Laws on homosexuality in African nations

Monday 24 February 2014 11.57
A Kenyan LGBT supporter protests against Uganda's anti-gay bill
A Kenyan LGBT supporter protests against Uganda's anti-gay bill

Many African countries, with the notable exception of South Africa, have laws that ban or repress homosexuality.

Uganda's president today signed into law a bill that includes life terms for those convicted several times of practising homosexuality.

According to a report by rights group Amnesty International in June, homosexuality was illegal in 38 out of 54 countries in the region, and punishable by death in Mauritania, Sudan and Somalia.

The following are some of the countries that have adopted repressive laws against homosexuals:

Uganda: Ugandan President Yoweri Museveni signed into law a controversial bill that establishes life terms in prison for repeat homosexuals, despite pressure from Western partners.

The law also outlaws the promotion of homosexuality and requires people to denounce gays.

Nigeria: A law that took effect in January provides for jail terms of up to 14 years for gay couples who live together and ten years for public displays of affection between gays.

Homosexuality also carries the death sentence in northern states where Islamic law runs parallel to the state and federal justice systems, though the punishment is rarely, if ever, applied.

Cameroon: Homosexual relations can be punished with up to five years in prison.

Gambia: Homosexuality is punishable by up to 14 years in prison.

Zambia: Same-sex relationships have been banned since British colonial rule, and a sodomy conviction carries a 14-year prison sentence.

Senegal: Anyone convicted of an "improper or unnatural act with a person of the same sex" faces up to five years in jail.

Tunisia: Sodomy between consenting adults is punishable by up to three years in prison.

Morocco: Homosexuality is punishable by six months to three years in prison, but is tolerated in practice provided practitioners do not flaunt their sexual orientation.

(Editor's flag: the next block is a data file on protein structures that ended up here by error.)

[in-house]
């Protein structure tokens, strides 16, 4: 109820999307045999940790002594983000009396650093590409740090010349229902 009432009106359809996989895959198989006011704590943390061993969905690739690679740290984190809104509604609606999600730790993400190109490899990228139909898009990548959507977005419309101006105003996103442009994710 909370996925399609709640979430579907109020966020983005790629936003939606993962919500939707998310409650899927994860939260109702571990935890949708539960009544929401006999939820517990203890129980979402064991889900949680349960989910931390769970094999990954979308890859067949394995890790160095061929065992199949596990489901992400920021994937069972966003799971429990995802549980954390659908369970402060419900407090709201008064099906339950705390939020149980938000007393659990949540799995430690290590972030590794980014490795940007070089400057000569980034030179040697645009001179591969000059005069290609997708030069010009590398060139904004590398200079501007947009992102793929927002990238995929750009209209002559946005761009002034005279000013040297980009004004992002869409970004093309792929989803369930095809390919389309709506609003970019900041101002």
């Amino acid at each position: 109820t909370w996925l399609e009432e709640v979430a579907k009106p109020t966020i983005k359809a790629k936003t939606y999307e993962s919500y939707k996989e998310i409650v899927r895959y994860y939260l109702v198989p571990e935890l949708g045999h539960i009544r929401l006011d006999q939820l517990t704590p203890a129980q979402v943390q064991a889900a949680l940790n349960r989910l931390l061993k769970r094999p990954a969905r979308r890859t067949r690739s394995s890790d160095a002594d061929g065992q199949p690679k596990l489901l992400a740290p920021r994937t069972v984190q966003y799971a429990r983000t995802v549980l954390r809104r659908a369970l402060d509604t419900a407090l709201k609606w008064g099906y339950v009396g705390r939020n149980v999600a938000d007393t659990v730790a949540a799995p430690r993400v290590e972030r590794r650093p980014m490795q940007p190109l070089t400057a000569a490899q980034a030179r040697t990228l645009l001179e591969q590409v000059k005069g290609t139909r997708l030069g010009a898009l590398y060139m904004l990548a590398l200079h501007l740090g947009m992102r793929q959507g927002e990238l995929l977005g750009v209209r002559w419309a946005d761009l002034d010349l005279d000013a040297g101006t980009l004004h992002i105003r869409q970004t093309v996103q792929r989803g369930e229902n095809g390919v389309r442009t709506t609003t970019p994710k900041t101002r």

Algeria: Anyone charged with a homosexual act faces up to two years in prison, but people are rarely prosecuted.

In several countries homosexuality is a taboo subject, but with certain zones of tolerance:

Zimbabwe: President Robert Mugabe is known for saying that gays and lesbians are "worse than pigs and dogs". However, the group Gays and Lesbians is authorised.

Malawi: In November 2012, President Joyce Banda suspended sodomy laws until they are debated by parliament.

Under the country's penal code, men can be sentenced to up to 14 years and women to five years for homosexuality.

Other countries, such as Chad, Gabon, Ivory Coast and Mali do not criminalise homosexuality, but South Africa leads the way on gay rights.

Since the end of apartheid in 1994, South Africa has had one of the world's most liberal legal frameworks for homosexuals.

The constitution bans all discrimination based on sexual orientation.

The parliament legalised gay marriage in 2006, making the country the only one in Africa to recognise unions between people of the same sex.

But despite these laws, gay people in South Africa still face homophobia and violence.